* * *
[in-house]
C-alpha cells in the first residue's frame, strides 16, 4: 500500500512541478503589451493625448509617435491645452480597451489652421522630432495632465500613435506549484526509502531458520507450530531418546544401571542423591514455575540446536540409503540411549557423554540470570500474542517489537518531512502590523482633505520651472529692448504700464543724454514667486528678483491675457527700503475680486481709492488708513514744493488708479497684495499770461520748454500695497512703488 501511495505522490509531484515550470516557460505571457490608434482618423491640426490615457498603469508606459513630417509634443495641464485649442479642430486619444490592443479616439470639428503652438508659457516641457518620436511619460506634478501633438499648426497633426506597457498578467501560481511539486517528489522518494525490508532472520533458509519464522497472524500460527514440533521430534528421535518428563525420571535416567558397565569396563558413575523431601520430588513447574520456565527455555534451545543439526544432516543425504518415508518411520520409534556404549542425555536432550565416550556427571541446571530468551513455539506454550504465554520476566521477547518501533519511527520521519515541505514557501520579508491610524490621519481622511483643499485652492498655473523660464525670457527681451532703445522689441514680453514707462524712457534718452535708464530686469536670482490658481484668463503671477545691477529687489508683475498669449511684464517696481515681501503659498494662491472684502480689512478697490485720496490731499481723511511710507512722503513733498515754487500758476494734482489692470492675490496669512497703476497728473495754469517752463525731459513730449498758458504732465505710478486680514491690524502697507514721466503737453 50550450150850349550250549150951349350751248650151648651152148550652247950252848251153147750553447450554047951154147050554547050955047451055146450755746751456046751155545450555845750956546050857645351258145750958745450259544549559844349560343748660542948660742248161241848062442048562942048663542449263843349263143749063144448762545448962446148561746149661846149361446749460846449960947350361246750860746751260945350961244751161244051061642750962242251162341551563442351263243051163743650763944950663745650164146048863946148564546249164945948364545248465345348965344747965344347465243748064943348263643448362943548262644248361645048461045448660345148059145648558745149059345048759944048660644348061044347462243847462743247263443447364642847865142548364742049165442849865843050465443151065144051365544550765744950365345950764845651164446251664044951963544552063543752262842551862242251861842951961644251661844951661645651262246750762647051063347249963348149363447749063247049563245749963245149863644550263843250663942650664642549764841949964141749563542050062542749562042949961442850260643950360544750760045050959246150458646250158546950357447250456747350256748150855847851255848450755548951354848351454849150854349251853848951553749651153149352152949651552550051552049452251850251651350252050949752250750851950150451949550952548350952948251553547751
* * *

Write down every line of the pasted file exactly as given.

[in-house]
C-alpha cells in the first residue's frame, strides 16, 4: 500500500512541478503589451493625448509617435491645452480597451489652421522630432495632465500613435506549484526509502531458520507450530531418546544401571542423591514455575540446536540409503540411549557423554540470570500474542517489537518531512502590523482633505520651472529692448504700464543724454514667486528678483491675457527700503475680486481709492488708513514744493488708479497684495499770461520748454500695497512703488 501511495505522490509531484515550470516557460505571457490608434482618423491640426490615457498603469508606459513630417509634443495641464485649442479642430486619444490592443479616439470639428503652438508659457516641457518620436511619460506634478501633438499648426497633426506597457498578467501560481511539486517528489522518494525490508532472520533458509519464522497472524500460527514440533521430534528421535518428563525420571535416567558397565569396563558413575523431601520430588513447574520456565527455555534451545543439526544432516543425504518415508518411520520409534556404549542425555536432550565416550556427571541446571530468551513455539506454550504465554520476566521477547518501533519511527520521519515541505514557501520579508491610524490621519481622511483643499485652492498655473523660464525670457527681451532703445522689441514680453514707462524712457534718452535708464530686469536670482490658481484668463503671477545691477529687489508683475498669449511684464517696481515681501503659498494662491472684502480689512478697490485720496490731499481723511511710507512722503513733498515754487500758476494734482489692470492675490496669512497703476497728473495754469517752463525731459513730449498758458504732465505710478486680514491690524502697507514721466503737453 50550450150850349550250549150951349350751248650151648651152148550652247950252848251153147750553447450554047951154147050554547050955047451055146450755746751456046751155545450555845750956546050857645351258145750958745450259544549559844349560343748660542948660742248161241848062442048562942048663542449263843349263143749063144448762545448962446148561746149661846149361446749460846449960947350361246750860746751260945350961244751161244051061642750962242251162341551563442351263243051163743650763944950663745650164146048863946148564546249164945948364545248465345348965344747965344347465243748064943348263643448362943548262644248361645048461045448660345148059145648558745149059345048759944048660644348061044347462243847462743247263443447364642847865142548364742049165442849865843050465443151065144051365544550765744950365345950764845651164446251664044951963544552063543752262842551862242251861842951961644251661844951661645651262246750762647051063347249963348149363447749063247049563245749963245149863644550263843250663942650664642549764841949964141749563542050062542749562042949961442850260643950360544750760045050959246150458646250158546950357447250456747350256748150855847851255848450755548951354848351454849150854349251853848951553749651153149352152949651552550051552049452251850251651350252050949752250750851950150451949550952548350952948251553547751